After years of back-and-forth movements by the Executive and the National Assembly with regard to attempts to improve the country electoral process via legislation, President Muhammadu Buhari yesterday assented to the reworked Electoral Act Amendment Bill 2022, declaring that the new legislation is aimed at revolutionalising elections in Nigeria. … Following the development, the Independent National Electoral Commission (INEC), yesterday, summoned an emergency meeting in Abuja, which would hold today to discuss the implementation of the new law. National Commissioner and Chairman, Information and Voter Education Committee, Festus Okoye, who disclosed this in a statement, described the development as historic, noting that it was the fourth time since the restoration of democracy in Nigeria that the Electoral Act was repealed and re-enacted. According to him, the new law contains many progressive provisions that would facilitate the conduct of free, fair and credible elections in Nigeria. … Earlier, INEC’s Director, Voter Education and Publicity, Victor Aluko, told The Guardian in an interview that the commission was thrilled by the development. Aluko urged Nigerians to expect the best from the commission as the 2023 general election draw closer. The Guardian

Nigeria Jihadists Kill 27 People in Four Attacks
Jihadists in northeast Nigeria have since Friday killed 27 people in four separate attacks, security sources and residents told AFP on Sunday. The Islamic State West Africa Province (ISWAP), who split from rival Boko Haram jihadists in 2016, has escalated attacks in recent weeks, despite ongoing military operations. Late on Saturday, ISWAP killed 24 civilians in three villages in Borno state, an anti-jihadist militia leader and a resident told AFP. They said the civilians were targeted for helping troops fighting the militants. Military spokespeople and local officials have not yet confirmed the attacks and did not respond to AFP’s requests for comment. The villages are on the fringes of Sambisa forest, a major jihadist hideout. Fighters drove into Sabongarin Kimba, Mandara-Girau and Ngama villages in Biu district, targeting residents, the sources said. … He said soldiers had enlisted the help of villagers to clear shrubs along the highway linking the villages, which the militants use as cover for ambushes. The attacks were “punishment for the residents’ aiding soldiers,” he added. The Defense Post with AFP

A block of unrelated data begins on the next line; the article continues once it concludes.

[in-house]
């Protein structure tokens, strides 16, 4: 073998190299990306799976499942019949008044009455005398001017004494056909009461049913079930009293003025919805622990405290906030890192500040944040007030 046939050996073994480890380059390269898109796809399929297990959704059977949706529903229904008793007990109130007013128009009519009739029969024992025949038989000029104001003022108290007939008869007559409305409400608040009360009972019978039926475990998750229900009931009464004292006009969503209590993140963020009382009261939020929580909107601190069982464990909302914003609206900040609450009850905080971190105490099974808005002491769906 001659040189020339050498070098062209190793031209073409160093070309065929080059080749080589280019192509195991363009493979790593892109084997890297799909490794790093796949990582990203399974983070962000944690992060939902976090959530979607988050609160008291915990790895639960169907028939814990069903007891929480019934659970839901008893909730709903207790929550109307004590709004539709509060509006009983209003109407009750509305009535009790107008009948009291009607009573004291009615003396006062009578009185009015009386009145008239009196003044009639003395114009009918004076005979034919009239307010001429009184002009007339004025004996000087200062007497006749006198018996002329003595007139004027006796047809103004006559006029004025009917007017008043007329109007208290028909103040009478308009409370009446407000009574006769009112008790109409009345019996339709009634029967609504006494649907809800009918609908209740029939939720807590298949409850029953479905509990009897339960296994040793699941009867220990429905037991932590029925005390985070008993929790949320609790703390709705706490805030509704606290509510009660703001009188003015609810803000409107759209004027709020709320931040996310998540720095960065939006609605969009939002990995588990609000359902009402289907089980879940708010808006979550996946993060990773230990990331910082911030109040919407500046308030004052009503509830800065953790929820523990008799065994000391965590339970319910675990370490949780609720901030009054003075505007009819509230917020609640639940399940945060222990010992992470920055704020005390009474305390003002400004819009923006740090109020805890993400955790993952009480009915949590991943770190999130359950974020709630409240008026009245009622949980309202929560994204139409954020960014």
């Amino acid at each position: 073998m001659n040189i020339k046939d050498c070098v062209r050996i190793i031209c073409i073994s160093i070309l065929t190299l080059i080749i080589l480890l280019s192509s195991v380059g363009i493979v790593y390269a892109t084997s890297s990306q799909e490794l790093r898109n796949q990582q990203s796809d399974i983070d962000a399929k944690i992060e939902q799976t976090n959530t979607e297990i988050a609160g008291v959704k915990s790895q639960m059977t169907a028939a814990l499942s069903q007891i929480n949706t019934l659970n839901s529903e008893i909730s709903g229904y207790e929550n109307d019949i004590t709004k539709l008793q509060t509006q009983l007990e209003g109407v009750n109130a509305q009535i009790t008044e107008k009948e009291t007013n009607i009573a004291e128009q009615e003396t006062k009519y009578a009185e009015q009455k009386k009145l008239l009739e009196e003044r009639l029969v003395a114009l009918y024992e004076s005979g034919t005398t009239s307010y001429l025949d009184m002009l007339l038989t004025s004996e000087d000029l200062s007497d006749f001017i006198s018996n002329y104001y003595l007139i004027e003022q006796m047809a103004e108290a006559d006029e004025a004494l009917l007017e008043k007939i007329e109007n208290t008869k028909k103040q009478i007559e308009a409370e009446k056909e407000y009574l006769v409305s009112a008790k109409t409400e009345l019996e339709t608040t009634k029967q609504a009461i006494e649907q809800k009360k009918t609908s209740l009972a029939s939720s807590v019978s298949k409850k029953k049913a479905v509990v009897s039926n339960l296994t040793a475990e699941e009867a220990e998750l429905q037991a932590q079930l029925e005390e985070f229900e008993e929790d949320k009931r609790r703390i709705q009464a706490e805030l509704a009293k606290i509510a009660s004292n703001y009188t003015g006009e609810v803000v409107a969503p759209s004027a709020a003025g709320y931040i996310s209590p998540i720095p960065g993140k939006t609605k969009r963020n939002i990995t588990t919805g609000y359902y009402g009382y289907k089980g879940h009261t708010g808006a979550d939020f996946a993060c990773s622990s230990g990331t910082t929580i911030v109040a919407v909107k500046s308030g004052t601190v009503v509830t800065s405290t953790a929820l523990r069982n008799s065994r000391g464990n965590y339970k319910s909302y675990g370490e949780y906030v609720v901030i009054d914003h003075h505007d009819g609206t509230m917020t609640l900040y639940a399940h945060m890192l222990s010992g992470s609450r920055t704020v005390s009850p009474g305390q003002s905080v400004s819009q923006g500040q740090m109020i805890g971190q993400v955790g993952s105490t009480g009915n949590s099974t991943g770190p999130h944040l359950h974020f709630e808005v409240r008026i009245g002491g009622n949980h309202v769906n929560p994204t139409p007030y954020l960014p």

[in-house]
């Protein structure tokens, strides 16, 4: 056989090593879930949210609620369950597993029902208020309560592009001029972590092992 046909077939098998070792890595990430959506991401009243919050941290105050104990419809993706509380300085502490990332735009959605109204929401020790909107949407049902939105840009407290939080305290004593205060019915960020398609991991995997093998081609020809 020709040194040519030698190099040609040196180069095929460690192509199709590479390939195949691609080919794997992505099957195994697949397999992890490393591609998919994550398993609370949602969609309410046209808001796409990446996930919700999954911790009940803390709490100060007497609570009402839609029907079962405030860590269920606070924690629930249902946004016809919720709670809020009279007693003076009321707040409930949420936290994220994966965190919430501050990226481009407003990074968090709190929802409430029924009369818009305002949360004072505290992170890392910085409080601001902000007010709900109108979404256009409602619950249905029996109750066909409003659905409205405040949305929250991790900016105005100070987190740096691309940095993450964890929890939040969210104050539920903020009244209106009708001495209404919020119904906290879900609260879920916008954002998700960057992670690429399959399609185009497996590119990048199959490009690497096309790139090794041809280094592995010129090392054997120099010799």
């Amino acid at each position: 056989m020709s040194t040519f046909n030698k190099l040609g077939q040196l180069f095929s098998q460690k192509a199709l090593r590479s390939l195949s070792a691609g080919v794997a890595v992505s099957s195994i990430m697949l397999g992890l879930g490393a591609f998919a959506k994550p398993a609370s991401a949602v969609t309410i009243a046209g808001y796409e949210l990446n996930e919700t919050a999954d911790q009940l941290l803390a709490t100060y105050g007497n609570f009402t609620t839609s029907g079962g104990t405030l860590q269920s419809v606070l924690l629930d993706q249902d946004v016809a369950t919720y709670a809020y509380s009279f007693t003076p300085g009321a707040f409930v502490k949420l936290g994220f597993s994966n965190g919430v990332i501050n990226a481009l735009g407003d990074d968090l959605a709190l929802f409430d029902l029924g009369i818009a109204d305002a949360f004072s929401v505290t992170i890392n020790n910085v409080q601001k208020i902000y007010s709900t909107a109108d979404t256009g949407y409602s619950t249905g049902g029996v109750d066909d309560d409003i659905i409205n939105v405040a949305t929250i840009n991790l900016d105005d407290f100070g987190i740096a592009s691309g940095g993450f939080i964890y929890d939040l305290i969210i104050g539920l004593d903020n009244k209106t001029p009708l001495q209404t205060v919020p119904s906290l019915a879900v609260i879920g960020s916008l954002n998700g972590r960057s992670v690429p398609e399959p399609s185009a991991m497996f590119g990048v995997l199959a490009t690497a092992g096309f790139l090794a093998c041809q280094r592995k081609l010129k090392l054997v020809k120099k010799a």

US Restricts Visas for Somali Officials Accused of Undermining Democracy
The United States barred on Friday travel by Somali officials and other individuals to the United States, accusing them of “undermining the democratic process” in Somalia. Secretary of State Antony Blinken said the United States imposed the visa ban after Somalia pushed back to March 15 parliamentary elections due to have been completed Friday. “We are now imposing visa restrictions under this policy against a number of Somali officials and other individuals to promote accountability for their obstructionist actions,” Blinken said in a statement issued by the State Department. … The parliamentary election, which started in November, is an indirect process that involves clan elders picking the 275 members of the lower house, who then choose a new president on a date yet to be fixed. Data from the U.N. Office for the Coordination of Humanitarian Affairs shows 4.3 million people in Somalia are affected by drought, with 271,000 displaced as a result. The al Qaida-linked al Shabab group, which frequently carries out gun and bomb attacks in the capital, Mogadishu, and elsewhere in Somalia, has also been an impediment to the election. In mid-February, a suicide bomber targeted a minibus full of election delegates, killing at least six people in Mogadishu. Reuters

Sudan Coup Media Curbs – Journalists Lament Mass Violations
From the day of the [October] coup, the internet and mobile phone communications were blacked-out across Sudan in a junta-enforced outage that lasted more than three weeks. To this day, the junta frequently uses its influence to shut down communications, whenever a mass public demonstration is planned. Journalists and correspondents of national and international news channels and agencies are facing increasing violence a, especially when covering the ongoing campaign of pro-democracy marches calling for a return to civilian rule. In a new video journalists offer Radio Dabanga first-hand testimony about their detention (including torture) by security forces, physical attacks on newsrooms and offices, and pressure that is being brought to bear by the junta on independent news gathering and distribution. Press representatives also offer their thoughts about the future of the media and the press in Sudan. Most recently, a leading figure in Forces for Freedom and Change, confirmed the existence of an organised and systematic campaign against the social media pages of influential activists by unknown parties. Radio Dabanga